Duane Eddy (born April 26, 1938 in Corning, New York) is an American guitarist best known for his "Twangy" guitar style.
Eddy's career began after he met Lee Hazlewood, a disc jockey and record producer from Arizona, in 1955. Together, they established a writing and recording partnership that led to 24 hits in the late 1950s and early 1960s. After "Movin' and Groovin'", Eddy released "Rebel Rouser", his signature breakthrough hit that reached the Top Ten chart in the U.S. in 1958. Early recordings were made in a small studio in the back of Ramsey's Records in Phoenix, Arizona.
"Peter Gunn", "Shazam", "Cannonball", and "Forty Miles of Bad Road" were some of his most popular singles to follow. "Because They're Young" (1960) became Eddy's highest charting hit. He moved to RCA Records in 1962, and soon released another series of successful singles, including "(Dance with the) Guitar Man".
Taking a well-earned rest following the "British Invasion", Duane returned to the charts with top ten singles in the 1970s and 1980s, although he was the bass riff player on Nancy Sinatra's 1966 hit "These Boots Are made For Walking". His recording of "Peter Gunn", the theme from the television show of the same name, with British group Art of Noise, earned the Grammy Award for Best Rock Instrumental of 1986.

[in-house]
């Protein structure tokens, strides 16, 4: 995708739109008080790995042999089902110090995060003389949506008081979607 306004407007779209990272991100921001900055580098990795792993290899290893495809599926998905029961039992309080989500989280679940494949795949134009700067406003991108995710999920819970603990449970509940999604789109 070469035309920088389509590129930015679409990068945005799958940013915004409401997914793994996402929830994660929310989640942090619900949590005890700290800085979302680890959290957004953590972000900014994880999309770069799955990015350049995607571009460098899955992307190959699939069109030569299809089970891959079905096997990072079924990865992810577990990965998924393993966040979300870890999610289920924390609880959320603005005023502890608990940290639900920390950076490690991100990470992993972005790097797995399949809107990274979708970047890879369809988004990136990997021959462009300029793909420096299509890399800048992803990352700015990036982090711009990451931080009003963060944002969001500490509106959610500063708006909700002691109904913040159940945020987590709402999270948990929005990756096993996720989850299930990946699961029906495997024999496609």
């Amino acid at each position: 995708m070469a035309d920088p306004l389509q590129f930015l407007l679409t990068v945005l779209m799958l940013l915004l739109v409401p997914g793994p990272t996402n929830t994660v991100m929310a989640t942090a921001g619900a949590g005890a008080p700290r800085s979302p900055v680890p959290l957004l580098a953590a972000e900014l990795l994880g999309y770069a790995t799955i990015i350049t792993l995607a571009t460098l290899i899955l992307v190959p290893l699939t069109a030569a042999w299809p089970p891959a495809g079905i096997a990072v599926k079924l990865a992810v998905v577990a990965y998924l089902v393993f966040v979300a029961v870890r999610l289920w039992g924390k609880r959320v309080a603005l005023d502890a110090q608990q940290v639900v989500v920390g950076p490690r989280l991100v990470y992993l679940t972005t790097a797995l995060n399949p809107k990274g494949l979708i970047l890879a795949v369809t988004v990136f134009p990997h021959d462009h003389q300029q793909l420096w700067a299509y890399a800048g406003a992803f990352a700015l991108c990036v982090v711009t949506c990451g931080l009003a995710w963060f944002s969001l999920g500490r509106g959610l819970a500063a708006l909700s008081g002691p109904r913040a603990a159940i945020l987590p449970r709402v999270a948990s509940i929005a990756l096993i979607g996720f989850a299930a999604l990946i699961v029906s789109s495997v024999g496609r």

Named by Billboard magazine as "The Number One Rock and Roll Instrumentalist of All Time", Duane Eddy was inducted into the Rock and Roll Hall of Fame in 1994. In June, 2004, he was presented with Guitar Player Magazine's "Legend" Award, this being only the second time the award has been given. The first was presented to Duane's guitar hero, Les Paul.
The recently issued Duane Eddy signature model Gibson guitar, handcrafted by The Gibson Custom and Historic Division, has received very strong reviews for its style, tone, and ability to re-create the "twang" heard round the world.